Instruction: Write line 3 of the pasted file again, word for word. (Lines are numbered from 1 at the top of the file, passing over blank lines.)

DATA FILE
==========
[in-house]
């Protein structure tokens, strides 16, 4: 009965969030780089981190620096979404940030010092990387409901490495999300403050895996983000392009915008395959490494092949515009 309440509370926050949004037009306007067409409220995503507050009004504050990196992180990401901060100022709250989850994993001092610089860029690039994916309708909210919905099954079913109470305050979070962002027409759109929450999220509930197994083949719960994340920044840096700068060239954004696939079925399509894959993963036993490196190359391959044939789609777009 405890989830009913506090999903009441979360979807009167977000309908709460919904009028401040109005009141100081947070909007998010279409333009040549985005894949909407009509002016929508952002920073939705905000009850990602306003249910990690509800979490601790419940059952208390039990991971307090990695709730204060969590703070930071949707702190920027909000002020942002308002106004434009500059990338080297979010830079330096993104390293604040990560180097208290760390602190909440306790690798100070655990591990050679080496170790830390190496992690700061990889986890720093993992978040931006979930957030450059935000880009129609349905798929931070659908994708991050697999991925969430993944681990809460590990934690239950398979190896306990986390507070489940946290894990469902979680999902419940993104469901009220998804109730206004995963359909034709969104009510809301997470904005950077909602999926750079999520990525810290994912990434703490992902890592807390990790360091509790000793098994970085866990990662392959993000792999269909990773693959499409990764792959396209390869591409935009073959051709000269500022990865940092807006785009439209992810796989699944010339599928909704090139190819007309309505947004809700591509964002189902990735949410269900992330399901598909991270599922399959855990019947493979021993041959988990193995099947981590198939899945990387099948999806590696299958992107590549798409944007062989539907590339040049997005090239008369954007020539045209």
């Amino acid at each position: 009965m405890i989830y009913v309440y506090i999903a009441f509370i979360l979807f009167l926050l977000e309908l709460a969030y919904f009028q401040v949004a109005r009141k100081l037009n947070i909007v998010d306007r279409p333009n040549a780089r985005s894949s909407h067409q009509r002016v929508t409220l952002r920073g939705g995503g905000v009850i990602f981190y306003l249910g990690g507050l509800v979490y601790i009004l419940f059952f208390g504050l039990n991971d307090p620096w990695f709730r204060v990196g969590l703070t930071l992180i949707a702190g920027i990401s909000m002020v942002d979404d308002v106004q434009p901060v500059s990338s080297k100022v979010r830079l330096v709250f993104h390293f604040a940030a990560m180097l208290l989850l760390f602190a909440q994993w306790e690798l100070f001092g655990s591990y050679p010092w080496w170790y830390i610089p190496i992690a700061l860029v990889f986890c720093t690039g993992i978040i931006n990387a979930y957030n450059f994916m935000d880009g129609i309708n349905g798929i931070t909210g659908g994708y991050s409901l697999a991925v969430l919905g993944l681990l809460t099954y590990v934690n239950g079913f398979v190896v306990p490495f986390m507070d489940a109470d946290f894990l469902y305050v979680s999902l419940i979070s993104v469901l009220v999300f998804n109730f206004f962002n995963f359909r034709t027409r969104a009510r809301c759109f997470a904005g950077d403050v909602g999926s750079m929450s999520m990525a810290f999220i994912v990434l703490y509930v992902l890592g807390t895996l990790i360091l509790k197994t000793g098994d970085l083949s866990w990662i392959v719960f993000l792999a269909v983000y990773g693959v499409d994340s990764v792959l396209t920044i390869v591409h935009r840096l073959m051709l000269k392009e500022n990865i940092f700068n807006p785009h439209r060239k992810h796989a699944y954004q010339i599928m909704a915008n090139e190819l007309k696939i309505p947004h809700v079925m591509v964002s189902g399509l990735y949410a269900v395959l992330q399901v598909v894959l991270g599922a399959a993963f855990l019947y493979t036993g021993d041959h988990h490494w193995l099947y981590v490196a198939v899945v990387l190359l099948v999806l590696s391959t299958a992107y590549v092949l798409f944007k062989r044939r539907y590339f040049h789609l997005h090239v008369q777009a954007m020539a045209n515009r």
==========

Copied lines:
């Amino acid at each position: 009965m405890i989830y009913v309440y506090i999903a009441f509370i979360l979807f009167l926050l977000e309908l709460a969030y919904f009028q401040v949004a109005r009141k100081l037009n947070i909007v998010d306007r279409p333009n040549a780089r985005s894949s909407h067409q009509r002016v929508t409220l952002r920073g939705g995503g905000v009850i990602f981190y306003l249910g990690g507050l509800v979490y601790i009004l419940f059952f208390g504050l039990n991971d307090p620096w990695f709730r204060v990196g969590l703070t930071l992180i949707a702190g920027i990401s909000m002020v942002d979404d308002v106004q434009p901060v500059s990338s080297k100022v979010r830079l330096v709250f993104h390293f604040a940030a990560m180097l208290l989850l760390f602190a909440q994993w306790e690798l100070f001092g655990s591990y050679p010092w080496w170790y830390i610089p190496i992690a700061l860029v990889f986890c720093t690039g993992i978040i931006n990387a979930y957030n450059f994916m935000d880009g129609i309708n349905g798929i931070t909210g659908g994708y991050s409901l697999a991925v969430l919905g993944l681990l809460t099954y590990v934690n239950g079913f398979v190896v306990p490495f986390m507070d489940a109470d946290f894990l469902y305050v979680s999902l419940i979070s993104v469901l009220v999300f998804n109730f206004f962002n995963f359909r034709t027409r969104a009510r809301c759109f997470a904005g950077d403050v909602g999926s750079m929450s999520m990525a810290f999220i994912v990434l703490y509930v992902l890592g807390t895996l990790i360091l509790k197994t000793g098994d970085l083949s866990w990662i392959v719960f993000l792999a269909v983000y990773g693959v499409d994340s990764v792959l396209t920044i390869v591409h935009r840096l073959m051709l000269k392009e500022n990865i940092f700068n807006p785009h439209r060239k992810h796989a699944y954004q010339i599928m909704a915008n090139e190819l007309k696939i309505p947004h809700v079925m591509v964002s189902g399509l990735y949410a269900v395959l992330q399901v598909v894959l991270g599922a399959a993963f855990l019947y493979t036993g021993d041959h988990h490494w193995l099947y981590v490196a198939v899945v990387l190359l099948v999806l590696s391959t299958a992107y590549v092949l798409f944007k062989r044939r539907y590339f040049h789609l997005h090239v008369q777009a954007m020539a045209n515009r």